Zen and the Art of FullStack Development

Making a Simple Cell in CakePHP 4

This tutorial covers the basics of creating a view cell based upon an "articles" table, similar to the one from the blog tutorial on CakePHP.org.  It is written using CakePHP 4.
Photo by Hal Gatewood on Unsplash

In this tutorial, we’re going to create a “recent articles” cell that can be used on the front page (or pretty much anywhere else) on your site. (Here, it’s designed to show a card-style posts page, much like an “archives” page in WordPress.) To get started, I recommend completing the Content Management tutorial from the official CakePHP.org site and using that project as your starting point because it will give you the “Articles” configuration that’s the basis of the examples. Also, for visuals, I’m using W3.css and one of the W3 color themes.

From your project’s root directory, bake a template for your new cell:

bin/cake bake cell Archive

This will create two files:


ArchiveCell.php is where the logic for your cell will go, and Archive/display.ctp is the default display template.

In the as-of-yet empty display method of ArchiveCell.php, we want to put in the necessary code to return the twelve most recent articles posted to our Articles table:

public function display()

        $articles = $this->Articles
            ->contain(['Users', 'Images'])
            ->where(['published' => true])
            ->order(['articles.modified' => 'DESC']);

        $this->set('articles', $articles);

In the code above, we’re bringing in the model for “Articles” and using Cake ORM (Object-Relational Mapping) to return the articles. The “contains” clause includes the linked table “Users,” which you should have if you completed the CakePHP CMS tutorial. (My “contains” also has an “Images” reference which you won’t have; we’ll address images in a future post. For now, just leave “Images” out of your “contains” reference.) We’re making sure that we only show articles that have been checked as “published,” limiting the query to twelve rows, and sorting them by the modified date in descending order.

Last, we set the template variable articles to contain our data. This allows us to show the data in the display.php file that was generated in template/cell/Archive by our “bake” command.

<div class="w3-container w3-padding-48">
    <?php $column_count = 99; ?>
    <?php foreach ($articles as $article): ?>
    <?php if ($column_count > 3) { ?>
    <div class="w3-row">
    <?php $column_count = 0;
    } ?>
        <div class="w3-margin w3-col l3">
            <div class="w3-card-4 w3-theme-dark w3-padding-24">
                <div class="w3-container w3-center">
                <?= $this->Html->image($article->image['url'], ['width' => '100%']); ?>
                <div class="w3-container">
                    <h3><?= h($article->title) ?></h3>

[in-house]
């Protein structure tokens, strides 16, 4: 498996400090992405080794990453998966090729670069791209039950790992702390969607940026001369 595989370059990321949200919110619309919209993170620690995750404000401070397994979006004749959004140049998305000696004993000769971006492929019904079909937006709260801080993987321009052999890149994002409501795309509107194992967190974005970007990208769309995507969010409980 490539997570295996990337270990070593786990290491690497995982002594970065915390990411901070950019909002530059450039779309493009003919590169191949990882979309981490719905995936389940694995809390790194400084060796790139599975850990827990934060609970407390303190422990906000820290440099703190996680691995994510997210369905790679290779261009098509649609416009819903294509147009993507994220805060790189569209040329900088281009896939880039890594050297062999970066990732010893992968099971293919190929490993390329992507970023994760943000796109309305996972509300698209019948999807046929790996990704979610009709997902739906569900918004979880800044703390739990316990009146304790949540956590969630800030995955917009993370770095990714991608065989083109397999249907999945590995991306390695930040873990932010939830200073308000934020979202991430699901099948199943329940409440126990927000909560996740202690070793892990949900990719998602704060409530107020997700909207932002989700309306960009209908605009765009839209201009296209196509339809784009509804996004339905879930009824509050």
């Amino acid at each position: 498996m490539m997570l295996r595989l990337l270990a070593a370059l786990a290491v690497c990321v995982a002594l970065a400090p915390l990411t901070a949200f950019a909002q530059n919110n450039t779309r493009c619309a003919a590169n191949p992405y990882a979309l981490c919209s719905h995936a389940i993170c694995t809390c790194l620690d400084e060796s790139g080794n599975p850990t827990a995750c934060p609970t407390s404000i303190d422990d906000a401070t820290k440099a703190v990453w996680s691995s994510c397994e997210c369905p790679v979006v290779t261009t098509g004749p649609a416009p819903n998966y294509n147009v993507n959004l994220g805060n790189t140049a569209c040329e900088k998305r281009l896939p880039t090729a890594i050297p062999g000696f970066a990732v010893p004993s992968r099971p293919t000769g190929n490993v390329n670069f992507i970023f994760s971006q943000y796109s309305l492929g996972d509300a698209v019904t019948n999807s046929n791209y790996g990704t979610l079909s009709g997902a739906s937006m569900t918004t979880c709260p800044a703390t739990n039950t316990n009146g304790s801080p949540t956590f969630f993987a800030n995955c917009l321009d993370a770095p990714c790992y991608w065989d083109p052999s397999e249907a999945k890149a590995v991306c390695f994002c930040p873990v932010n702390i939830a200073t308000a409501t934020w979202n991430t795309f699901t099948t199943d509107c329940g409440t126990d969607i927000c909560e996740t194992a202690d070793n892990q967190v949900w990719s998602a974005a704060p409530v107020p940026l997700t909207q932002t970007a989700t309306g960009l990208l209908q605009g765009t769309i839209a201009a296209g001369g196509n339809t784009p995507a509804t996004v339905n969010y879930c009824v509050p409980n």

<p><?= (strlen($article->body) > 303) ? substr($article->body,0,300) . '...' : $article->body; ?></p>
                    <p><?= $this->Html->link(__('Full Article'), ['controller' => 'articles', 'action' => 'view', $article->id]) ?></p>
        <?php $column_count++; ?>
    <?php if ($column_count > 3) { ?>
    <?php } ?>
    <?php endforeach; ?>

In our display.php, we’re doing a foreach, using the new variable $article (passed in from ArchiveCell.php) to iterate through the passed-in $articles. Using w3.css, we’ve made a nice card layout. (Note that this also uses an image from my images table; as previously stated, I’ll describe how I added images in another post.)

Note also that there’s some code around $article->body to limit the display to 300 characters (with “…” if needed) and a “Full Article” link that will send viewers to the Articles controller’s View method so they can read the complete post.

Now, all we have to do is place our cell on a page. To do that, we simply need to include the following line anywhere on the page of our choosing:

<?= $this->cell('Archives') ?>

Viola! We have a functioning cell All of the logic needed to produce the content of the cell is conveniently encapsulated in ArchivesCell.php, preventing clutter in our main controller and allow us to follow DRY standards. Likewise the display.php houses the additional HTML and logic needed to display the cell’s contents without bogging down our home.php. The cell can be used throughout our application, with changes to the formatting and content being done in one place.



I've been a LAMP/LEMP nerd for decades, and I've always loved to write. Over the years, things that other people wrote have helped me thousands of times, and I enjoy being able to give back to our community.

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About Me

Full-stack LAMP developer with extensive Linux, SQL, and Wordpress experience.

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